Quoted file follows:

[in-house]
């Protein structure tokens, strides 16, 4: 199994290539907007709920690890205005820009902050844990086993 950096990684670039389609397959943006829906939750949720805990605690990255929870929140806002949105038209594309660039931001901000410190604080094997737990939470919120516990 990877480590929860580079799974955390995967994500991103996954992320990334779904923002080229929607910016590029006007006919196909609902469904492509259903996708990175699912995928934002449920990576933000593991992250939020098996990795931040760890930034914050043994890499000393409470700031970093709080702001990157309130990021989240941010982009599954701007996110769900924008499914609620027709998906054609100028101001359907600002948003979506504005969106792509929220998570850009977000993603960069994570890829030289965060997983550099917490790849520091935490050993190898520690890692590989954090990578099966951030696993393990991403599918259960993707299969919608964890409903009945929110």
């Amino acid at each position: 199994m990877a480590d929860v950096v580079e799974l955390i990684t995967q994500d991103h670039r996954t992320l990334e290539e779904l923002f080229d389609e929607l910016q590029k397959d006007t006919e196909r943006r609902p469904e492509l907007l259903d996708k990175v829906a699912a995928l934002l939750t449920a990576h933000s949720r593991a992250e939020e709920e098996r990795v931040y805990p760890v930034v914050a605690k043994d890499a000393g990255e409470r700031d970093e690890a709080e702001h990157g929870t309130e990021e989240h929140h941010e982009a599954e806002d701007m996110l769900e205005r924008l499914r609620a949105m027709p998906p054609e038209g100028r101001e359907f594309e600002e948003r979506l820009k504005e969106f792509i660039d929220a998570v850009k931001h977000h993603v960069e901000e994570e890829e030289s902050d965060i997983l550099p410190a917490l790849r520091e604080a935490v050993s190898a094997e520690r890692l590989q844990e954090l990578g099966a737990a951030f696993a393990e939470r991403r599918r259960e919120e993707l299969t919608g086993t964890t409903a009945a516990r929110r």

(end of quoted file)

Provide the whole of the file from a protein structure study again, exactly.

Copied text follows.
[in-house]
């Protein structure tokens, strides 16, 4: 199994290539907007709920690890205005820009902050844990086993 950096990684670039389609397959943006829906939750949720805990605690990255929870929140806002949105038209594309660039931001901000410190604080094997737990939470919120516990 990877480590929860580079799974955390995967994500991103996954992320990334779904923002080229929607910016590029006007006919196909609902469904492509259903996708990175699912995928934002449920990576933000593991992250939020098996990795931040760890930034914050043994890499000393409470700031970093709080702001990157309130990021989240941010982009599954701007996110769900924008499914609620027709998906054609100028101001359907600002948003979506504005969106792509929220998570850009977000993603960069994570890829030289965060997983550099917490790849520091935490050993190898520690890692590989954090990578099966951030696993393990991403599918259960993707299969919608964890409903009945929110």
């Amino acid at each position: 199994m990877a480590d929860v950096v580079e799974l955390i990684t995967q994500d991103h670039r996954t992320l990334e290539e779904l923002f080229d389609e929607l910016q590029k397959d006007t006919e196909r943006r609902p469904e492509l907007l259903d996708k990175v829906a699912a995928l934002l939750t449920a990576h933000s949720r593991a992250e939020e709920e098996r990795v931040y805990p760890v930034v914050a605690k043994d890499a000393g990255e409470r700031d970093e690890a709080e702001h990157g929870t309130e990021e989240h929140h941010e982009a599954e806002d701007m996110l769900e205005r924008l499914r609620a949105m027709p998906p054609e038209g100028r101001e359907f594309e600002e948003r979506l820009k504005e969106f792509i660039d929220a998570v850009k931001h977000h993603v960069e901000e994570e890829e030289s902050d965060i997983l550099p410190a917490l790849r520091e604080a935490v050993s190898a094997e520690r890692l590989q844990e954090l990578g099966a737990a951030f696993a393990e939470r991403r599918r259960e919120e993707l299969t919608g086993t964890t409903a009945a516990r929110r």